Virtual talk: The Curator's Circle with Eliza Naranjo Morse
Wheelwright Museum of the American Indian
The Curator’s Circle is currently an online Wheelwright Museum public program series that will feature artist Eliza Naranjo Morse (Santa Clara Pueblo). The Wheelwright Museum recently commissioned a new mural entitled, All Together. Making Our Way. Everyday. Medicine: Eliza Naranjo Morse for the staircase which features over 30 feet of two-story walls. Naranjo Morse will give us a sneak peek of the new mural, and talk about her process and intentions with Chief Curator, Andrea R. Hanley.
The free online talk will take place Wednesday, July 29, 3:00 pm MDT, live, 15-20 min. Registration required.
The mural is currently in production and should be complete by the end of July. The mural includes a procession of beetles who walk together, wear traditional attire, have antlers, and carry items. Naranjo Morse, who has been working on the mural since May, is inspired by the beetles she has encountered, and thematically has done other work around them. Says Naranjo Morse, "Art in public spaces, including murals, can serve as a vehicle for dialogue about history, describe relationships and depict the resilience of community in the hope to create equity, agency, and healing."
About the Artist
Eliza Naranjo Morse spends some of her time as a two-dimensional artist. Her work explores aspects of the human experience through articulating anthropomorphic characters, collected objects and landscapes. These subjects become vehicles for processing current events, personal experience, and spiritual seekings. Eliza is informed by the land-based, creative, and cultural information of her elders, and the current world she explores and learns about.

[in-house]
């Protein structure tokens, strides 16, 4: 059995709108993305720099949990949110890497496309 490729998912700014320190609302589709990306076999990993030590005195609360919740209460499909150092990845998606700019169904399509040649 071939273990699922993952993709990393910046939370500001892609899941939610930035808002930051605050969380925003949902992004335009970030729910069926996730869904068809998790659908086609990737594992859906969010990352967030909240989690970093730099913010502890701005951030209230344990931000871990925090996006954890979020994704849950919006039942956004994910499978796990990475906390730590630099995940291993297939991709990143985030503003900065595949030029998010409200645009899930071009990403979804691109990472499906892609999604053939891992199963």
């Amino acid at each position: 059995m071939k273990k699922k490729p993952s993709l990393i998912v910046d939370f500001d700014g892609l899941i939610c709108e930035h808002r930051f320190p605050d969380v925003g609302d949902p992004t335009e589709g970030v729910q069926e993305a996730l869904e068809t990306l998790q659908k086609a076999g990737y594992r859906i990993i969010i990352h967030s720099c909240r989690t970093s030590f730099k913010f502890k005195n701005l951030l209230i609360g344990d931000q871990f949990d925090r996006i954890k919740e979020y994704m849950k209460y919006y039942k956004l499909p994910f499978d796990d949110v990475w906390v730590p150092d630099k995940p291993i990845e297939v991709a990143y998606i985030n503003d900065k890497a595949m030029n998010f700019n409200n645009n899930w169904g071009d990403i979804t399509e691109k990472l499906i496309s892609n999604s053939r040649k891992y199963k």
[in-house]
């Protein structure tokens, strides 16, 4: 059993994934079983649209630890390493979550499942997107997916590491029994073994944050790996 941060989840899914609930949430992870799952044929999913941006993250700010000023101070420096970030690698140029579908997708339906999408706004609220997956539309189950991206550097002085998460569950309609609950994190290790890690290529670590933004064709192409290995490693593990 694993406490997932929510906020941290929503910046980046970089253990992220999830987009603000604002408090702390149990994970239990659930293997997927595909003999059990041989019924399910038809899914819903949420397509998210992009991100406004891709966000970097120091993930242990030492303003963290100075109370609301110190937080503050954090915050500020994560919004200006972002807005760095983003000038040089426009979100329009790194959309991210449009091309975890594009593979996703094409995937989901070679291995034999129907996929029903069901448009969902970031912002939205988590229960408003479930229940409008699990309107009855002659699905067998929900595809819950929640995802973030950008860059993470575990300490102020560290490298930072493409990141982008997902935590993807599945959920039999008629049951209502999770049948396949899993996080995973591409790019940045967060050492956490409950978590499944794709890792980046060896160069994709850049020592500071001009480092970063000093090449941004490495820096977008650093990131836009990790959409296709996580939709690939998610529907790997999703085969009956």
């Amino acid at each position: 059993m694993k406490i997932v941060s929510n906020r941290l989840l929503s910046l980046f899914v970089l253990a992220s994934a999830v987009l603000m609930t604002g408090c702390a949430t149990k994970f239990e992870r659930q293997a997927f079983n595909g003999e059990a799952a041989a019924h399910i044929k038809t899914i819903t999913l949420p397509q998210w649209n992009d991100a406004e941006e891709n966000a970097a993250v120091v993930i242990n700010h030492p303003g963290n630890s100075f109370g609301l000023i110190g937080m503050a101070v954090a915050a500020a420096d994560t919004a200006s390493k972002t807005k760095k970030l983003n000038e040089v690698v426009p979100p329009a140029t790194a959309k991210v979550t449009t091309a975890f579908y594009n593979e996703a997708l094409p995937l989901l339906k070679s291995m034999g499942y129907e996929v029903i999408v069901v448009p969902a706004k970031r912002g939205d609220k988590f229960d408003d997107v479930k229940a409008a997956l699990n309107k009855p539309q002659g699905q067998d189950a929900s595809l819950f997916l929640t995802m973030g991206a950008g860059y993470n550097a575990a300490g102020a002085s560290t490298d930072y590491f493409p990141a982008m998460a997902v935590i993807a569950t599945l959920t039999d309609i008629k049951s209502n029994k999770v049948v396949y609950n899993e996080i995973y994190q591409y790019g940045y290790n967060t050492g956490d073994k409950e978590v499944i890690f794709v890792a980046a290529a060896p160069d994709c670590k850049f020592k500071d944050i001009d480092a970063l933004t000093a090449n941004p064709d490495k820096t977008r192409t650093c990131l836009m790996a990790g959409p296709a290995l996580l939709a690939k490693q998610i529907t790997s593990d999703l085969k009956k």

Her cartoon aesthetic is refined by technical skills developed through formal training and a continuing relationship to the material. Eliza was born in 1980 in New Mexico and is the articulation of two different cultural backgrounds; a Tewa mother and an Anglo father from Connecticut. Coming from the families of Sicneros, Sartori, Naranjo and Morse, she is connected through cellular memory to parts of the world she is unfamiliar with, and those places and understandings become woven into her experience of being centered in the place of Northern New Mexico.
Eliza has shown her work nationally and internationally including: Cumbre de el Tajin (Veracruz, Mexico), Ekaterinburg Museum of Fine Arts (Ekaterinburg, Russia), Chelsea Art Museum (New York, New York), SITE Santa Fe (Santa Fe, New Mexico), Axle Contemporary (Santa Fe, New Mexico), Heard Museum (Phoenix, Arizona), Berlin Gallery (Phoenix, Arizona), School for Advanced Research (Santa Fe, New Mexico) and IAIA Museum of Contemporary Native Art (Santa Fe, NM.) She is the proud art teacher to many brilliant young artists at the Kha'p'o Community School in Santa Clara Pueblo.